Sudan is the largest country on the African continent and possibly one of the most complex. It is a microcosm of humanitarian challenges: in the western region of Darfur about 2 million people (one third of the population) has been displaced by a conflict that broke out in 2003; meanwhile, South Sudan is struggling to rebuild and recover from more than two decades of civil war; and in the East chronic food insecurity, underdevelopment and sporadic conflict are major concerns. The volatile security situation means many people lack access to food and in farming areas many fields cannot be harvested. The conflict caused a breakdown of trade and markets.
The UN and EU support communities in the Red Sea State, a region where the harsh desert climate and isolation of many of its communities make development difficult. Despite the challenges, these tight knit communities have remarkable results. Before the support of the UN and the EU, the communities had already formed the Arbaat Development Association, a local organization intended to address the region’s development needs.
“Before, this land was dry. We grew only enough to feed the community” says 43-year-old Aicha from one of the 37 community farms supported in the region. In her community farm, 15 women farmed the land in previous years, but crops were extremely limited due to lack of water. “After the project installed the water system we are able to have a business; we not only have food to eat but extra money to buy things like furniture for our homes” says Aicha.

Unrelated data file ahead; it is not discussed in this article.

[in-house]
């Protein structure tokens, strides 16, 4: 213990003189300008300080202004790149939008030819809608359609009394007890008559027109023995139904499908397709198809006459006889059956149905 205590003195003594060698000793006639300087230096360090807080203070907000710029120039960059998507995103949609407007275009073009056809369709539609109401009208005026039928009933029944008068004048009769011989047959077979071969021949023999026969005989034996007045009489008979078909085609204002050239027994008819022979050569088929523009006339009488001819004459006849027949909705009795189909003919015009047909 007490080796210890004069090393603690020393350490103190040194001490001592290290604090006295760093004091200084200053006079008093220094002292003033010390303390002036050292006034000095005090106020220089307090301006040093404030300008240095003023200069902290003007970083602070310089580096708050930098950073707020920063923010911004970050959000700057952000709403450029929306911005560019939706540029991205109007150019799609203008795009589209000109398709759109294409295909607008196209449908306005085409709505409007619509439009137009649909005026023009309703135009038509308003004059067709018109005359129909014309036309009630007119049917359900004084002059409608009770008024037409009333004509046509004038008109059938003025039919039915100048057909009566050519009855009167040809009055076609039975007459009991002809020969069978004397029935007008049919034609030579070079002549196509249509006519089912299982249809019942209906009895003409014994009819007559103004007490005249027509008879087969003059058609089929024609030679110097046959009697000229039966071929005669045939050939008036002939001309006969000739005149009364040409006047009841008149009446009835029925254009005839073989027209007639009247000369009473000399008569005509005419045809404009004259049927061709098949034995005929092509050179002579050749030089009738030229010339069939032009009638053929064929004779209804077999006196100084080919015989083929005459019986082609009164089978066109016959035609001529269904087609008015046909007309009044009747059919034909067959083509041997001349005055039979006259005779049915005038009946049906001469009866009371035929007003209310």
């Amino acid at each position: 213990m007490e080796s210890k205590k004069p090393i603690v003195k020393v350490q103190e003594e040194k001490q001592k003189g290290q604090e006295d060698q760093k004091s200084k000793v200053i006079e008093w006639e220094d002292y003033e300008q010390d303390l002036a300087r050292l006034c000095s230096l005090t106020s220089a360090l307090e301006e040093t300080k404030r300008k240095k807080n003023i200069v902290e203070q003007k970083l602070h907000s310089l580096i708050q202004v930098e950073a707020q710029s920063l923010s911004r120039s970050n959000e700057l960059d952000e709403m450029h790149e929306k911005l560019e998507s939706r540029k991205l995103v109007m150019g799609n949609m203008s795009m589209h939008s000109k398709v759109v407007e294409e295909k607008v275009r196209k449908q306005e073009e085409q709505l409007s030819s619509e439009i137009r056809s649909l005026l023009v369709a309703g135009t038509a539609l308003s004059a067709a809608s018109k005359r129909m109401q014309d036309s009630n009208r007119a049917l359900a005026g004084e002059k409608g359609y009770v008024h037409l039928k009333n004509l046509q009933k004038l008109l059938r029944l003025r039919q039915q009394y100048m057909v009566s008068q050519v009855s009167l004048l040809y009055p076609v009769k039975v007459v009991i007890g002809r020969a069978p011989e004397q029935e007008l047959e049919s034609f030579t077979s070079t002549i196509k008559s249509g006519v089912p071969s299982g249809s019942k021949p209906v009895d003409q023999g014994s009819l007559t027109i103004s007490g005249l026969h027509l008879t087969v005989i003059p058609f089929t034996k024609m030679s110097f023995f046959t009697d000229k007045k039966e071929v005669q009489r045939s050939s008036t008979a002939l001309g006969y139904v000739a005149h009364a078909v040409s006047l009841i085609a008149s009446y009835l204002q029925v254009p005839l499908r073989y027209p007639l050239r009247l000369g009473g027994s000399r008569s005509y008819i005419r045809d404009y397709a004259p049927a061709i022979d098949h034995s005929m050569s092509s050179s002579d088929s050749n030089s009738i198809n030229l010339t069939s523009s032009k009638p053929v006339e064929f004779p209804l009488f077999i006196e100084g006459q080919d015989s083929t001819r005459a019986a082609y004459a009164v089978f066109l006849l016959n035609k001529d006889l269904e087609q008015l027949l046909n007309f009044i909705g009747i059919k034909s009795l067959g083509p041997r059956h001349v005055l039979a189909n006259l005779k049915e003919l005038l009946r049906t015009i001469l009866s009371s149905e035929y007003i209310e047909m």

The main crop cultivated by the women is abusabean, a crop used as cattle feed. It grows easily and abundantly in Sudan, provided there is water. Many of the other community farms here also grow vegetables, yielding excellent results. Members work on the farms every morning and every evening; and transport the vegetables to the markets in Port Sudan, Atbara and sometimes even to Khartoum. “Everybody talks about the Arbaat vegetables” says one of the vegetable sellers in the Port Sudan market. “They are grown without pesticides and are fresh and assorted. Really, they are the most popular vegetables here and there is a high demand.”
In another region of Sudan, the River Nile State, the UN and the EU support communities with water networks providing clean water for drinking, doing laundry, bathing and gardening. The first time the water started fl owing through the pipes in the dry, remote village of Ashkoot, all that could be heard was the sound of “zaghrouta”, the celebratory ululation of joy that is particular to the region. “We were so happy that day” says Fatma Al Hassan. “Before we were suffering; we had to carry water from the Nile – it’s a half hour walk that we had to do fi ve times a day, it took a lot of time and effort.”
With access to water, villagers could easily maintain vegetable and flower gardens inside their homes. These days, almost every household in Ashkoot has at least a small garden with basic vegetables such as onions, cucumbers and potatoes flourishing under the sun.
“Before we had to travel to Abu Hamed to buy vegetables twice a week; but now we have all that we need in our own homes, and at no cost. What I say is the truth” says Fatma as she picks some spinach from the garden for the family dinner. “This water has changed our lives.”